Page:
Posts Tagged ‘Colour Ringed Birds

29
Jan
15

Smiling Gull

At Sheringham last week a Herring Gull landed in front of me that sported jewellery. Not a nondescript, lets camouflage it ring but a bright orange slap your face ring that brightened a very dull day. He acquired his bling in London the ‘T’ standing for North Thames Gull Group, so not that far travelled. He posed for me, first the right side then the left. He even smiled for the camera. http://www.ntgg.org.uk/cgi-bin/map.cgi?p=recmap&t=r&r=GR94308

Herring Gull

30
Nov
13

Orange on a grey day

The dullness of a grey autumn day was broken with a splash of orange.

Not a Kingfisher or a late Clouded Yellow but a bit of jewellery. This Herring Gull acquired its bling not in some far flung country bordering the Caspian sea but at Pitsea Landfill site in Essex. Having been later seen at Cley on the North Coast it took up temporary residence at Walcott.

http://www.ntgg.org.uk/cgi-bin/map.cgi?p=recmap&t=r&r=GR75657 A lot could be learned by others from this fantastic website.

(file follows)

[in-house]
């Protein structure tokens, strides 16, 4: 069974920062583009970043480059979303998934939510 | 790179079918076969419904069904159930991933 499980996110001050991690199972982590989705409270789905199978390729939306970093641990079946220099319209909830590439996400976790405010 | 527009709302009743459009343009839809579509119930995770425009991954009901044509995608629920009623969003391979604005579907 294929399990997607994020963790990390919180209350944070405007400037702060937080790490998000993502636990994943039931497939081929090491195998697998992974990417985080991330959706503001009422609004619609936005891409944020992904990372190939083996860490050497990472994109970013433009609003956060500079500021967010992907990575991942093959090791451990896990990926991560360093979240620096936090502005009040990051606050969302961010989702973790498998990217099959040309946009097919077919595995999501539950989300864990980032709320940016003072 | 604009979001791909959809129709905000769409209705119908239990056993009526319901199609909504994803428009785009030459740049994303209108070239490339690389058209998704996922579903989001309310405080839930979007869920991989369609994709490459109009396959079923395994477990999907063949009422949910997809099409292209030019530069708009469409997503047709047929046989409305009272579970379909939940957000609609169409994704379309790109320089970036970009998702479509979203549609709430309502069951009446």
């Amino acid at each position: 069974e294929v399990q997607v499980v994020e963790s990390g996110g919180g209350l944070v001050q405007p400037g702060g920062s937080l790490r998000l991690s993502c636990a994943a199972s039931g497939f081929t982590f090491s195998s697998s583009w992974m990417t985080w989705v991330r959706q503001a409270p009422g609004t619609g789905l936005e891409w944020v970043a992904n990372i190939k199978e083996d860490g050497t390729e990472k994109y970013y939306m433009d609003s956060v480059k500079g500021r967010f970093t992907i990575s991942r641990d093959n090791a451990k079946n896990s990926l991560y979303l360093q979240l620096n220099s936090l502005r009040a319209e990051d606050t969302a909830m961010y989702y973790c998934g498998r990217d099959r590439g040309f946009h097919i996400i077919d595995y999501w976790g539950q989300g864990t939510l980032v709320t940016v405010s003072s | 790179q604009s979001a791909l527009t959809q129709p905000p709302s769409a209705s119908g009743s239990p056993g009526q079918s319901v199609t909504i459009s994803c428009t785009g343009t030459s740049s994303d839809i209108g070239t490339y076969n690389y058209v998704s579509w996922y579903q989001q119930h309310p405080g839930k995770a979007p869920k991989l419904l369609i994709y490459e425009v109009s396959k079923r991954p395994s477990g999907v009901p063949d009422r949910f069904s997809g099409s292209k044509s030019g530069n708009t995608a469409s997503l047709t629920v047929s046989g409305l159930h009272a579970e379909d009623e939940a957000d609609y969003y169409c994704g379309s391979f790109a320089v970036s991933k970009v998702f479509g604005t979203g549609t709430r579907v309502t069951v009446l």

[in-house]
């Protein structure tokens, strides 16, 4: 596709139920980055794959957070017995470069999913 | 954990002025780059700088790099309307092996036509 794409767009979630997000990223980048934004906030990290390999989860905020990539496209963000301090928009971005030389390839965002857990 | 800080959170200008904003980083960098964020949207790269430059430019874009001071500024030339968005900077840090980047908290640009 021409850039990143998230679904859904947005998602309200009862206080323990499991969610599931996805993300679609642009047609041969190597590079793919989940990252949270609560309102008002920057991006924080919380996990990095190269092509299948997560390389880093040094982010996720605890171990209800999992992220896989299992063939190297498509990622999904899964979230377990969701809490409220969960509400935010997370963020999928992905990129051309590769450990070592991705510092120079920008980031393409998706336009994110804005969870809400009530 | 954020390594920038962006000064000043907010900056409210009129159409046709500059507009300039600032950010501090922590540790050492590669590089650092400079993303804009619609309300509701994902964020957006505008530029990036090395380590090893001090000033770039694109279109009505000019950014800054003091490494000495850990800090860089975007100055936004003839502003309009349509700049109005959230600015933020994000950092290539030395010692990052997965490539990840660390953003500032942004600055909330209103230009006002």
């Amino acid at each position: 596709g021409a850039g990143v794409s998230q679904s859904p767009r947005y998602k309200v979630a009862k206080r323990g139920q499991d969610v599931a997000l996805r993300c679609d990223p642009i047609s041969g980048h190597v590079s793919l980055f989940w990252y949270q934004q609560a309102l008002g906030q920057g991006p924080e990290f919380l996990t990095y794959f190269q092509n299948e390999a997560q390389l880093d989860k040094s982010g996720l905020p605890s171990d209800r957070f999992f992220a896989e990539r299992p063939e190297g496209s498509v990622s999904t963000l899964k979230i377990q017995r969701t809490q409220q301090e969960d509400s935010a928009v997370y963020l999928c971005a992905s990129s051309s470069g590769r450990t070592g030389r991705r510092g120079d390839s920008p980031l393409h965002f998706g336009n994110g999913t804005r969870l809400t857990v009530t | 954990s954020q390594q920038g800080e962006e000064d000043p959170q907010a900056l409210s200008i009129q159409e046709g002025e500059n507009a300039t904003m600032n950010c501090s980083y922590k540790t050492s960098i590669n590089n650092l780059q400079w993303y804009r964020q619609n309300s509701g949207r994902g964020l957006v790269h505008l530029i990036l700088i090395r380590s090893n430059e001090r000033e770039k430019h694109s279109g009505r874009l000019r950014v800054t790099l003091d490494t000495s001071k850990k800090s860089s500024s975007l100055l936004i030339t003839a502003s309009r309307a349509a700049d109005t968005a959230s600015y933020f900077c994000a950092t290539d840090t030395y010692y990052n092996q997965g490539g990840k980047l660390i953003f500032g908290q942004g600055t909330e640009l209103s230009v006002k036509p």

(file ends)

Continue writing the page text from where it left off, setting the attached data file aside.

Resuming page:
Herring Gull

08
Dec
12

A Sea of Sanderlings

Lying on a north Norfolk beach in December is not to be recommended… believe me. I was photographing waders. A huge shelf of razor shells had been swept up by the high tide and a good number of Sanderlings were combing through them looking for tasty pieces. I was lying flat on the shells with camera and lens.

I got a couple of shots that I wanted one of which is published below but noticed one of the birds within the flock was ringed; not with just a metal ring but with a series of colour rings. Rather than note down the order and colours it’s just easier to fire off a poor shot as an aid memoire.

I sent off the details to the Sanderling Colour ringing scheme; the return of details was almost instantaneous. The bird had been caught and ringed in the winter of 2009 at Heacham not too far away. In fact this was one of 6 birds that had a data logger fitted that measures daylight and if the logger can be recovered the location of the bird over the last year or so could be determined. Unfortunately, although some of the six birds were recaptured, like the bird I saw, they had lost the data loggers by the time of recapture and so data has never been recovered. However; the main purpose of the data loggers was to test them to see how the birds coped with them with a view to their use on the globally threatened Spoon-billed Sandpipers.

Back to the drawing board.

Sanderling




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